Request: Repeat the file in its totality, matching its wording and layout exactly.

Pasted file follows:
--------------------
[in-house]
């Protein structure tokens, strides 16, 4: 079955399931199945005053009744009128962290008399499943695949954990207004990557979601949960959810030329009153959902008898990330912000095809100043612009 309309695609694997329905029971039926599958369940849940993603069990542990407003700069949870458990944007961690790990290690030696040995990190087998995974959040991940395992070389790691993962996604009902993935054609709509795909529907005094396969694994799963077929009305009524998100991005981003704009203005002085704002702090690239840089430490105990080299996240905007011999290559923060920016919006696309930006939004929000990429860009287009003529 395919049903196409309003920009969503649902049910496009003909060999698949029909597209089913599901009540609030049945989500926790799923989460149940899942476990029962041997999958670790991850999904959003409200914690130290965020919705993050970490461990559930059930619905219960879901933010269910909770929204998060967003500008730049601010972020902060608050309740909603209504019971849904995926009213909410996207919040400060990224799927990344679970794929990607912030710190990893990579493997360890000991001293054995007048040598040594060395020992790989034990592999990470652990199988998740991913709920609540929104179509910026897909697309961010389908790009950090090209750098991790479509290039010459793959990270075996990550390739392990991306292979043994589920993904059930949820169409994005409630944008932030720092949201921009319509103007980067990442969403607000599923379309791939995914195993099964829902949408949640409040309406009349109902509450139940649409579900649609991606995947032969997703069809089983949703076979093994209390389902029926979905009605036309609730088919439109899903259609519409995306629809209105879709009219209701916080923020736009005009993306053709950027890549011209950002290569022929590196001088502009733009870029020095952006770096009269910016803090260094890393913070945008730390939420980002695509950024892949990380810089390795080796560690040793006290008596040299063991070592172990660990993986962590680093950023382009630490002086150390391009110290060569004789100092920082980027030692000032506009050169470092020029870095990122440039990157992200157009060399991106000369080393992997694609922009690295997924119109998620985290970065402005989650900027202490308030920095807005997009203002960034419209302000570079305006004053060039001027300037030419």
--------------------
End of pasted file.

[in-house]
């Protein structure tokens, strides 16, 4: 079955399931199945005053009744009128962290008399499943695949954990207004990557979601949960959810030329009153959902008898990330912000095809100043612009 309309695609694997329905029971039926599958369940849940993603069990542990407003700069949870458990944007961690790990290690030696040995990190087998995974959040991940395992070389790691993962996604009902993935054609709509795909529907005094396969694994799963077929009305009524998100991005981003704009203005002085704002702090690239840089430490105990080299996240905007011999290559923060920016919006696309930006939004929000990429860009287009003529 395919049903196409309003920009969503649902049910496009003909060999698949029909597209089913599901009540609030049945989500926790799923989460149940899942476990029962041997999958670790991850999904959003409200914690130290965020919705993050970490461990559930059930619905219960879901933010269910909770929204998060967003500008730049601010972020902060608050309740909603209504019971849904995926009213909410996207919040400060990224799927990344679970794929990607912030710190990893990579493997360890000991001293054995007048040598040594060395020992790989034990592999990470652990199988998740991913709920609540929104179509910026897909697309961010389908790009950090090209750098991790479509290039010459793959990270075996990550390739392990991306292979043994589920993904059930949820169409994005409630944008932030720092949201921009319509103007980067990442969403607000599923379309791939995914195993099964829902949408949640409040309406009349109902509450139940649409579900649609991606995947032969997703069809089983949703076979093994209390389902029926979905009605036309609730088919439109899903259609519409995306629809209105879709009219209701916080923020736009005009993306053709950027890549011209950002290569022929590196001088502009733009870029020095952006770096009269910016803090260094890393913070945008730390939420980002695509950024892949990380810089390795080796560690040793006290008596040299063991070592172990660990993986962590680093950023382009630490002086150390391009110290060569004789100092920082980027030692000032506009050169470092020029870095990122440039990157992200157009060399991106000369080393992997694609922009690295997924119109998620985290970065402005989650900027202490308030920095807005997009203002960034419209302000570079305006004053060039001027300037030419």